Couple shares experience with recent COVID-19 scam calls

Investigations

KNOXVILLE, Tenn. (WATE) – A number of government agencies have issued warnings recently about scams related to the COVID-19 pandemic.

WATE 6 On Your Side’s Don Dare spoke with a couple who received a call about an expensive virus test and how they responded.

The cost of the “test” was $400 – and the two calls were both a hoax, as there was no actual coronavirus test being offered.

The scammers were trying to take advantage of the situation the country is in and adding pressure, hoping for a quick decision.

Two calls were made earlier this week to Annie and C.M. They asked we not reveal their last name. The first came in the morning from a “Steve Nelson.”

“He left a message saying that I was set up to get a virus test. It would be 399 dollars,” Annie said. “And I needed to get that done because I would be charged for it. … I was frightened, $399. I thought my goodness. I didn’t think we had to take a test. Only if we wanted to take one. I thought it was all free that we go somewhere here in town and get it.”

Annie says a second call from the same number was made in the afternoon, from a man named “David Parker.”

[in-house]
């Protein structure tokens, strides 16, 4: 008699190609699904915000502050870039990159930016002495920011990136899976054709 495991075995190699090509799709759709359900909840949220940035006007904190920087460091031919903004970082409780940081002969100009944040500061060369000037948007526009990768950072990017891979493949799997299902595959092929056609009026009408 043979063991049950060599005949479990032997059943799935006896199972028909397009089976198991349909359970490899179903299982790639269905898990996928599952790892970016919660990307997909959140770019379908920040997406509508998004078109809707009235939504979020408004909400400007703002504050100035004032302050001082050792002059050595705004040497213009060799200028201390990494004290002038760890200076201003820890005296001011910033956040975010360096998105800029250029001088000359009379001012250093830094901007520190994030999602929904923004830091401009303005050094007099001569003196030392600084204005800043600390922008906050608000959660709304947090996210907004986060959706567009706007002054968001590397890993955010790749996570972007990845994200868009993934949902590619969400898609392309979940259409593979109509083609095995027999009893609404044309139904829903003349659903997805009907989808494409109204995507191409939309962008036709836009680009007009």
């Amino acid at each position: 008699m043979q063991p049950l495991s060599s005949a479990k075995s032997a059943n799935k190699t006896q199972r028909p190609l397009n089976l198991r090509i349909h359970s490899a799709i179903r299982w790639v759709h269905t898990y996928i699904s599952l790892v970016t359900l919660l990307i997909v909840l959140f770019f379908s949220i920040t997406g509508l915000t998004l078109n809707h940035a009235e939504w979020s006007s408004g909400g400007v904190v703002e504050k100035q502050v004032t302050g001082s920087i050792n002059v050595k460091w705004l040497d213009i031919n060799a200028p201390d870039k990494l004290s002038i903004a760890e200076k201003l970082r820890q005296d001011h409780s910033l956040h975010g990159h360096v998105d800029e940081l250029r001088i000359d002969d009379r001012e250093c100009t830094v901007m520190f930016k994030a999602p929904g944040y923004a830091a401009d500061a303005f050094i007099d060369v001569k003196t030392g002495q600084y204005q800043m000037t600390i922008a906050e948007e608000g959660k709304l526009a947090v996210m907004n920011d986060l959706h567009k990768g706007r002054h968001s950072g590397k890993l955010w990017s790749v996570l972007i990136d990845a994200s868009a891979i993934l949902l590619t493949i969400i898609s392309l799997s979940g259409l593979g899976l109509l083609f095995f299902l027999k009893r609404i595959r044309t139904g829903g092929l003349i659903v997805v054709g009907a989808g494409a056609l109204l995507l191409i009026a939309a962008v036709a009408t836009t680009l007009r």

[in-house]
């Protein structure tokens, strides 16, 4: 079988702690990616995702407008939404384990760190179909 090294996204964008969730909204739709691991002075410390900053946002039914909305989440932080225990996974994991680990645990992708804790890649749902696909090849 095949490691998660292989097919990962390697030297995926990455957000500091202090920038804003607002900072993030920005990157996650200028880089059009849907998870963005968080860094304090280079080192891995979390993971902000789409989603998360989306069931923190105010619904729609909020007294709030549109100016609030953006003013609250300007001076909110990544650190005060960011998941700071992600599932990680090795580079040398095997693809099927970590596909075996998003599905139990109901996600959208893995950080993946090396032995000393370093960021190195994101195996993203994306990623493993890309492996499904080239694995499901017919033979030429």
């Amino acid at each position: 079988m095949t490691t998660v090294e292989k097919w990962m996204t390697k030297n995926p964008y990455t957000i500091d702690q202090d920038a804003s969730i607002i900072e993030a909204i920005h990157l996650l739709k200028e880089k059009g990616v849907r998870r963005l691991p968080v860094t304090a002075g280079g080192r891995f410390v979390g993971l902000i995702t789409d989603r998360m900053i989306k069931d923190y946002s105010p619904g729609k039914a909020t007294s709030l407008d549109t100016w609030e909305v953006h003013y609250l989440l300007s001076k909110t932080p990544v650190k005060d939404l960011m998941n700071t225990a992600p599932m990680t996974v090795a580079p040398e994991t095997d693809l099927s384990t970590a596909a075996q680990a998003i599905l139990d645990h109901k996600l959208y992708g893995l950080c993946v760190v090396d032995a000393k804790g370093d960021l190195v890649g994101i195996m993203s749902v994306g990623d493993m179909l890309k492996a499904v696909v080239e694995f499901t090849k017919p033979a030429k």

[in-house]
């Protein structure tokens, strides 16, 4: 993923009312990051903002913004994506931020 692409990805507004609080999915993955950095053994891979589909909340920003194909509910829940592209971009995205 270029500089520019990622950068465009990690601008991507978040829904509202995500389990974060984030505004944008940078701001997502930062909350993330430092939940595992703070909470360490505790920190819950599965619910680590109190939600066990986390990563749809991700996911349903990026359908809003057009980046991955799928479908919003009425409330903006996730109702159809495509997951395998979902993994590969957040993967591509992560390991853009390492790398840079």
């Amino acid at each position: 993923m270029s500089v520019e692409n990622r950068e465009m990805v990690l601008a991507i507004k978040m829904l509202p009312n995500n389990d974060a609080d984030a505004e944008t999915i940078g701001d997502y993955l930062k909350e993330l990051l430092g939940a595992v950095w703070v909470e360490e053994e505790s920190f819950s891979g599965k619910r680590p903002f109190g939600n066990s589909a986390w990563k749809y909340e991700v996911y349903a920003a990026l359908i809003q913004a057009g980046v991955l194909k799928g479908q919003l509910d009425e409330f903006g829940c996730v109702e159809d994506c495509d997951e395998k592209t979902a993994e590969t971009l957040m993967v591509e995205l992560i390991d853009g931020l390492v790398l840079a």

“He said that he was the manager of this company,” she said. “And, I did have to take a virus test, I needed to get over there and get it done. It would be $399, and he would be sending me a bill. I would have to pay it whether I took the test or not. … Now he said you have to call right away if you want to cancel, but you will have to pay the $399.”

“I’ve never heard of a follow-up call about the same thing,” says C.M., Annie’s husband. “One guy calls you, then three or four hours later another guy calls and says that he is the manager of this place and you have to pay this one way or the other.”

At the Better Business Bureau, Tony Binkley says he’s not surprised about the virus related scam.

“All these people want one thing. They want your money,” he said.

A report released today by Forbes shows a huge rise in the type of hoax that almost caught Annie and C.M. and has likely cost others a lot of money.

“There’s been over 116,000 newly formed websites, newly created websites that are coronavirus created so far this year,” Binkley said. “Of those, 40,000 of them are high risk and 2,000 are malicious.”

About the calls she received, Annie has a simple message, “If they tell you that you have to pay, don’t do it, don’t do it.”

Both the FBI and the Federal Trade Commission have reported COVID-19 related scams, warning that one hoax promotes bogus cures for the virus; another sells health-related insurance and one scam offers “free” home test kits, but to be eligible you first have to provide personal information.

The bottom line – don’t respond to calls or messages in which you are asked to share your personal or financial information.

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